|Abstract:||In this paper, we devise, in compliance with the IEEE 802.11e protocol , a novel MAC-centric approach, called MAC contention control (MCC), to maximizing the bandwidth utilization and achieving proportional bandwidth allocation. We first show that approaches based on estimating the number of competing nodes and then setting the contention window size may not converge (and in some cases diverge) because of network dynamics. Then, by studying the optimality condition derived in our prior work , we identify two parameters (referred to as control references) that remain approximately constant when the network operates at the optimal operational point, regardless of the number of competing nodes in each AC. We instrument MCC to measure these control references, compare measurement results to their optimal control reference levels, and adjust the packet dequeuing rate from the interface queues in an additive-increase-multiplicative-decrease (AIMD) fashion and with respect to pre-specified bandwidth allocation ratio associated with its AC. In some sense, MCC controls the rate of passing packets from the interface queues to the MAC access function, and thus practically controls the effective number of competing nodes.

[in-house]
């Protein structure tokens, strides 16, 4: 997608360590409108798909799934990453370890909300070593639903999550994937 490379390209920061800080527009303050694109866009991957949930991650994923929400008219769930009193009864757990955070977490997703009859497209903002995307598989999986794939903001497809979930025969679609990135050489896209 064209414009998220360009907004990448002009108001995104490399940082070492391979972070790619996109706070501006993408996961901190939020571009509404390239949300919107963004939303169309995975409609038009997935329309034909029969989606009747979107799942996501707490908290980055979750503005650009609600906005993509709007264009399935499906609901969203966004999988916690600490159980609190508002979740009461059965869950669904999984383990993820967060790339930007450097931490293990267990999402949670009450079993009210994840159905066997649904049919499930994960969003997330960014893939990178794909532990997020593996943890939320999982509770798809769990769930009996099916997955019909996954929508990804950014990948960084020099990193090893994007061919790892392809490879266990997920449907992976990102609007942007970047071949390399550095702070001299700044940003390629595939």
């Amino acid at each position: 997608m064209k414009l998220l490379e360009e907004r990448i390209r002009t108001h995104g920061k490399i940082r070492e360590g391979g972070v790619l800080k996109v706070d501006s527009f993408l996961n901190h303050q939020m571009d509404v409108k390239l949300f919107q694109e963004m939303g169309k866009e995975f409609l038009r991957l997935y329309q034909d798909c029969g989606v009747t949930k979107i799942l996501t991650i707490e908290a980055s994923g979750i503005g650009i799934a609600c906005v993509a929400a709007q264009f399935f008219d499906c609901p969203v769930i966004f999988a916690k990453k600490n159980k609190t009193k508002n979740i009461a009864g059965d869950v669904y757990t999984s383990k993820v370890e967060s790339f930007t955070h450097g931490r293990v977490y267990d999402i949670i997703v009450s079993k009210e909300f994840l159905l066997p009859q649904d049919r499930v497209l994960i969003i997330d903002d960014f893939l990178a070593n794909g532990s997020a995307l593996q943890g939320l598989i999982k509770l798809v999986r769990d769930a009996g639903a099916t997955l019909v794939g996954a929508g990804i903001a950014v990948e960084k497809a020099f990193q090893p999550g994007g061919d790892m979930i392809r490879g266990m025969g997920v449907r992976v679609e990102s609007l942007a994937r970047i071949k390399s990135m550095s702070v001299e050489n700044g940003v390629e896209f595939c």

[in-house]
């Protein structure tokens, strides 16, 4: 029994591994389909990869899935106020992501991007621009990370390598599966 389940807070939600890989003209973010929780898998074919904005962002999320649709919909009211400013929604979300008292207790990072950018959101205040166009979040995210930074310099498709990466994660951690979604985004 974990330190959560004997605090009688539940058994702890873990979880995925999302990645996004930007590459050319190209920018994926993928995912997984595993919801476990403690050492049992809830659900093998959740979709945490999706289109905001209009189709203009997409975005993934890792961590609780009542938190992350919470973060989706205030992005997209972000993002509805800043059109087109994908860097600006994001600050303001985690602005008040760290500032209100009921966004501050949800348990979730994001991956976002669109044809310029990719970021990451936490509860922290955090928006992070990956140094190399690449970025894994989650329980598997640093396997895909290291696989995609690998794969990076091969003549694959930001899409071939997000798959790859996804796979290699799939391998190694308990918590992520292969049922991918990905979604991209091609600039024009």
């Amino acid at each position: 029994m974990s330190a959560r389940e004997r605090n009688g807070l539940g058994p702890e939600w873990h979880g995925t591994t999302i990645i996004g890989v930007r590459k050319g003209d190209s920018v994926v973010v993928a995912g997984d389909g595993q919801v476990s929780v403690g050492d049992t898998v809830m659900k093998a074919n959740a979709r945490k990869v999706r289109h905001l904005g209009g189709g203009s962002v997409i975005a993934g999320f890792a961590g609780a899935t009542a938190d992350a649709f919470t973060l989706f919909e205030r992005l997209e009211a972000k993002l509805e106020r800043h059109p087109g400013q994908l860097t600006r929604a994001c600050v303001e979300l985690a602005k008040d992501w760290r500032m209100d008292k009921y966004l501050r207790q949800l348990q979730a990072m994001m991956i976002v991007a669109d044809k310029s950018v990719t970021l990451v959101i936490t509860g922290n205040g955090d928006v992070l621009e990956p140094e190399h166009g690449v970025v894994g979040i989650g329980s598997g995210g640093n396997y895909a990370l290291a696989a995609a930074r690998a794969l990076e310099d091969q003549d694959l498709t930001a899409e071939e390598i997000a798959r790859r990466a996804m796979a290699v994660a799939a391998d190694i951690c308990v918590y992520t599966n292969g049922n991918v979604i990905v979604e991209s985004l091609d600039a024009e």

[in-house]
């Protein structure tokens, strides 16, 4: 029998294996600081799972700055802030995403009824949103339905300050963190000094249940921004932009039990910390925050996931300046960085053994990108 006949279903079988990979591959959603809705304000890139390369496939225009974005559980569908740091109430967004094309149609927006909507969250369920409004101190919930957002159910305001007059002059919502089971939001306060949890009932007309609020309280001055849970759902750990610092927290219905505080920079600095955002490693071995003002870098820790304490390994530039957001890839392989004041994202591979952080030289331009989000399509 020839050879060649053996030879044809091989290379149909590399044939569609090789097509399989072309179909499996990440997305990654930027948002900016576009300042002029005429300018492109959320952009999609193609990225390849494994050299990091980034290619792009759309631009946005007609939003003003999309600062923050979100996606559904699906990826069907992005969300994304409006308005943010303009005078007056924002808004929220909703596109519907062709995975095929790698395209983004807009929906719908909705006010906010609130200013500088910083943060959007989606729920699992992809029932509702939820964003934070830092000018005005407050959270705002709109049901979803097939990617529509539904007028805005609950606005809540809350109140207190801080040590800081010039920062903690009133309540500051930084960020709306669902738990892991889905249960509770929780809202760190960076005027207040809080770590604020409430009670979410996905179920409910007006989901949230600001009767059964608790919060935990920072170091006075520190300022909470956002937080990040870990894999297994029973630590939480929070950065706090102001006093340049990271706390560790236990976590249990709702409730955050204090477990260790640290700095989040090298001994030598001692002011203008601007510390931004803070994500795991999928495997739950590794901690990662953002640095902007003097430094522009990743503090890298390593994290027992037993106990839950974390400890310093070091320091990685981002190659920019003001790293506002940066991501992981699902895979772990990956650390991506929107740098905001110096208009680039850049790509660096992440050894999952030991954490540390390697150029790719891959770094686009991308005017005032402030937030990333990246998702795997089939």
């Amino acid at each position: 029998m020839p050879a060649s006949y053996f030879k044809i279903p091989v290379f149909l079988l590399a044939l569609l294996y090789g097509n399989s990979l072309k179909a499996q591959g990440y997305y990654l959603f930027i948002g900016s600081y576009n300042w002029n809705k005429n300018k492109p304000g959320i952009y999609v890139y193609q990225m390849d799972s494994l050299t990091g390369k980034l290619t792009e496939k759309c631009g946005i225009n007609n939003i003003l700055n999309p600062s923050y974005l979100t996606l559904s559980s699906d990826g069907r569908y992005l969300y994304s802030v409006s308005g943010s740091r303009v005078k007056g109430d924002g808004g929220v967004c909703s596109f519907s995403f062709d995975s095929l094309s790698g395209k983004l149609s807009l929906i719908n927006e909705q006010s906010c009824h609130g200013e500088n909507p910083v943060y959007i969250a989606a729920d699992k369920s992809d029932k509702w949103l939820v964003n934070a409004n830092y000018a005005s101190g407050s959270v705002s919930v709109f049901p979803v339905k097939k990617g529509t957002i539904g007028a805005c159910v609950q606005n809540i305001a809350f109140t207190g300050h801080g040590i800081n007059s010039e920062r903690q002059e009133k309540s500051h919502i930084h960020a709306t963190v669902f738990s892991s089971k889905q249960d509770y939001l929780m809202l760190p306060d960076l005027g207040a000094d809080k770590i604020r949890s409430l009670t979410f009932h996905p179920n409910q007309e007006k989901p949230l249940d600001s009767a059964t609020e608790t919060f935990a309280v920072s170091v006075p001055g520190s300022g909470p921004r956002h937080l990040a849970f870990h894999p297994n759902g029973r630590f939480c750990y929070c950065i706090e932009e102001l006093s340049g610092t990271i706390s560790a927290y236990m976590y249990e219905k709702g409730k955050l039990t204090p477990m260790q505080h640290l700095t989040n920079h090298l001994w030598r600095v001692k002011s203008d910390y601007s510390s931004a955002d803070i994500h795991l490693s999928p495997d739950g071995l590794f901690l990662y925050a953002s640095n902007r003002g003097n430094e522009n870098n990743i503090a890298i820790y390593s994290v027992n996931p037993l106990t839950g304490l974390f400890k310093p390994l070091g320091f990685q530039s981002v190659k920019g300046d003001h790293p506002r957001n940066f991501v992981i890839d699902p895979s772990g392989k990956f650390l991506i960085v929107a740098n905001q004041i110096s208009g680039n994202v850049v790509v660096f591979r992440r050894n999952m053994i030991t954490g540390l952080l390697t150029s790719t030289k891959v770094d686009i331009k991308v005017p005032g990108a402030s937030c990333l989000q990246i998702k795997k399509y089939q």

We have conducted an extensive simulation study, and demonstrated the superiority of MCC to 802.11e in terms of both the achievable network throughput and the capability of achieving proportional bandwidth allocation. This, coupled with the fact that MCC does not require change in firmware and can be practically deployed, makes MCC a viable approach to contention control in IEEE 802.11e-operated WLANs.